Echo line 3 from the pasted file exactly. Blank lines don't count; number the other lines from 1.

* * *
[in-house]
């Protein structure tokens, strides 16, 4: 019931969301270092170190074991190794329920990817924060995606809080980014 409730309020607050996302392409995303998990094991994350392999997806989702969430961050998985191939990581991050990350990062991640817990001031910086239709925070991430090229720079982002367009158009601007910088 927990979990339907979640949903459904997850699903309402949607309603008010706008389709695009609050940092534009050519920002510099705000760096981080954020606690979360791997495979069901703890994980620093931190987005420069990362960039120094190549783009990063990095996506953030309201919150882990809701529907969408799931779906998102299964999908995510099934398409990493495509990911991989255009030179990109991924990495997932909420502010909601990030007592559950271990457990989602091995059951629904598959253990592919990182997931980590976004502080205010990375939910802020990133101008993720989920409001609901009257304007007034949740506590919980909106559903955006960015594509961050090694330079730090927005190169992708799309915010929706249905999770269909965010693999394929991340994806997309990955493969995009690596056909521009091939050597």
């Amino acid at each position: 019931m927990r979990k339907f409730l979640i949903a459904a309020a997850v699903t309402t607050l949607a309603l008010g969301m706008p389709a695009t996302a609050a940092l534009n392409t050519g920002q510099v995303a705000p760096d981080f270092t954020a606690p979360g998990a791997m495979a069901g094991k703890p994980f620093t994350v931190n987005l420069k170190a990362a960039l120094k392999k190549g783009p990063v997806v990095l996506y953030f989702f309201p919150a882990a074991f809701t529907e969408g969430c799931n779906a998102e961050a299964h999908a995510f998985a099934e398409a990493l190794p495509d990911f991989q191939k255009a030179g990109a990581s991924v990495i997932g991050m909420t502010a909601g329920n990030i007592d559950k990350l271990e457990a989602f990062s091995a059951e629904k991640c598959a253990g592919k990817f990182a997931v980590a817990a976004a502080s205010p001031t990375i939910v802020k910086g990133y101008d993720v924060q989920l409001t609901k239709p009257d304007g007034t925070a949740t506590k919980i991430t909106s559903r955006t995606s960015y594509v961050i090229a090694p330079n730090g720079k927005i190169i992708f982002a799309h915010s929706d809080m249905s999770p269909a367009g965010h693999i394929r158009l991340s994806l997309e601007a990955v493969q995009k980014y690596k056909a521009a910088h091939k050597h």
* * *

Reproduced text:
């Amino acid at each position: 019931m927990r979990k339907f409730l979640i949903a459904a309020a997850v699903t309402t607050l949607a309603l008010g969301m706008p389709a695009t996302a609050a940092l534009n392409t050519g920002q510099v995303a705000p760096d981080f270092t954020a606690p979360g998990a791997m495979a069901g094991k703890p994980f620093t994350v931190n987005l420069k170190a990362a960039l120094k392999k190549g783009p990063v997806v990095l996506y953030f989702f309201p919150a882990a074991f809701t529907e969408g969430c799931n779906a998102e961050a299964h999908a995510f998985a099934e398409a990493l190794p495509d990911f991989q191939k255009a030179g990109a990581s991924v990495i997932g991050m909420t502010a909601g329920n990030i007592d559950k990350l271990e457990a989602f990062s091995a059951e629904k991640c598959a253990g592919k990817f990182a997931v980590a817990a976004a502080s205010p001031t990375i939910v802020k910086g990133y101008d993720v924060q989920l409001t609901k239709p009257d304007g007034t925070a949740t506590k919980i991430t909106s559903r955006t995606s960015y594509v961050i090229a090694p330079n730090g720079k927005i190169i992708f982002a799309h915010s929706d809080m249905s999770p269909a367009g965010h693999i394929r158009l991340s994806l997309e601007a990955v493969q995009k980014y690596k056909a521009a910088h091939k050597h």